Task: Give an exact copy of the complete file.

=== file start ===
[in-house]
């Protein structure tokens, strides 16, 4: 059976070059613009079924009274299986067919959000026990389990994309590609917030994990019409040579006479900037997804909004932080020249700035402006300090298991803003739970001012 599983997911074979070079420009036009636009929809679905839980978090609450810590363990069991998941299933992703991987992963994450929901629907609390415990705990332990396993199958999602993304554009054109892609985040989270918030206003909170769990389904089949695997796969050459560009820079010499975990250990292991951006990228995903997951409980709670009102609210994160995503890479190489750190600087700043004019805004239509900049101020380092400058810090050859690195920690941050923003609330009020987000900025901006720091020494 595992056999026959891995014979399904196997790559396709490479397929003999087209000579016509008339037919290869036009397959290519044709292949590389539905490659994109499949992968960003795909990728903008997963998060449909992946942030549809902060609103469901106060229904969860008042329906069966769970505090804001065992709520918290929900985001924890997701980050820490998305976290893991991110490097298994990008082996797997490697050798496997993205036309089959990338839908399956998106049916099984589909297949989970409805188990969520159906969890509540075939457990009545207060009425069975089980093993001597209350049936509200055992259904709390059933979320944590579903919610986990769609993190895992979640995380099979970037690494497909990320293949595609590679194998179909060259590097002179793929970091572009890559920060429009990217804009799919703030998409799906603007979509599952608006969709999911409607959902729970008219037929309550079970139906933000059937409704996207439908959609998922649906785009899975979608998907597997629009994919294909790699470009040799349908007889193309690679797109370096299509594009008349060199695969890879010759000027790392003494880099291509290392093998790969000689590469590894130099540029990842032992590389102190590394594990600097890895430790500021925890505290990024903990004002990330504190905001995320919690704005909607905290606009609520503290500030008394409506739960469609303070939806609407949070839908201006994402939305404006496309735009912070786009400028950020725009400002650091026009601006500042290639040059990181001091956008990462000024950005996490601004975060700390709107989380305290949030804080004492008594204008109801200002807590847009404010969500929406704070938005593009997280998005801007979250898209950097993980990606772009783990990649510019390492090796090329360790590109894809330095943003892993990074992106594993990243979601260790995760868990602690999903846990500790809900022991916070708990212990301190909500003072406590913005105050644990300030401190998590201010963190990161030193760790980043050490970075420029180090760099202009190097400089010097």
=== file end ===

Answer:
[in-house]
């Protein structure tokens, strides 16, 4: 059976070059613009079924009274299986067919959000026990389990994309590609917030994990019409040579006479900037997804909004932080020249700035402006300090298991803003739970001012 599983997911074979070079420009036009636009929809679905839980978090609450810590363990069991998941299933992703991987992963994450929901629907609390415990705990332990396993199958999602993304554009054109892609985040989270918030206003909170769990389904089949695997796969050459560009820079010499975990250990292991951006990228995903997951409980709670009102609210994160995503890479190489750190600087700043004019805004239509900049101020380092400058810090050859690195920690941050923003609330009020987000900025901006720091020494 595992056999026959891995014979399904196997790559396709490479397929003999087209000579016509008339037919290869036009397959290519044709292949590389539905490659994109499949992968960003795909990728903008997963998060449909992946942030549809902060609103469901106060229904969860008042329906069966769970505090804001065992709520918290929900985001924890997701980050820490998305976290893991991110490097298994990008082996797997490697050798496997993205036309089959990338839908399956998106049916099984589909297949989970409805188990969520159906969890509540075939457990009545207060009425069975089980093993001597209350049936509200055992259904709390059933979320944590579903919610986990769609993190895992979640995380099979970037690494497909990320293949595609590679194998179909060259590097002179793929970091572009890559920060429009990217804009799919703030998409799906603007979509599952608006969709999911409607959902729970008219037929309550079970139906933000059937409704996207439908959609998922649906785009899975979608998907597997629009994919294909790699470009040799349908007889193309690679797109370096299509594009008349060199695969890879010759000027790392003494880099291509290392093998790969000689590469590894130099540029990842032992590389102190590394594990600097890895430790500021925890505290990024903990004002990330504190905001995320919690704005909607905290606009609520503290500030008394409506739960469609303070939806609407949070839908201006994402939305404006496309735009912070786009400028950020725009400002650091026009601006500042290639040059990181001091956008990462000024950005996490601004975060700390709107989380305290949030804080004492008594204008109801200002807590847009404010969500929406704070938005593009997280998005801007979250898209950097993980990606772009783990990649510019390492090796090329360790590109894809330095943003892993990074992106594993990243979601260790995760868990602690999903846990500790809900022991916070708990212990301190909500003072406590913005105050644990300030401190998590201010963190990161030193760790980043050490970075420029180090760099202009190097400089010097």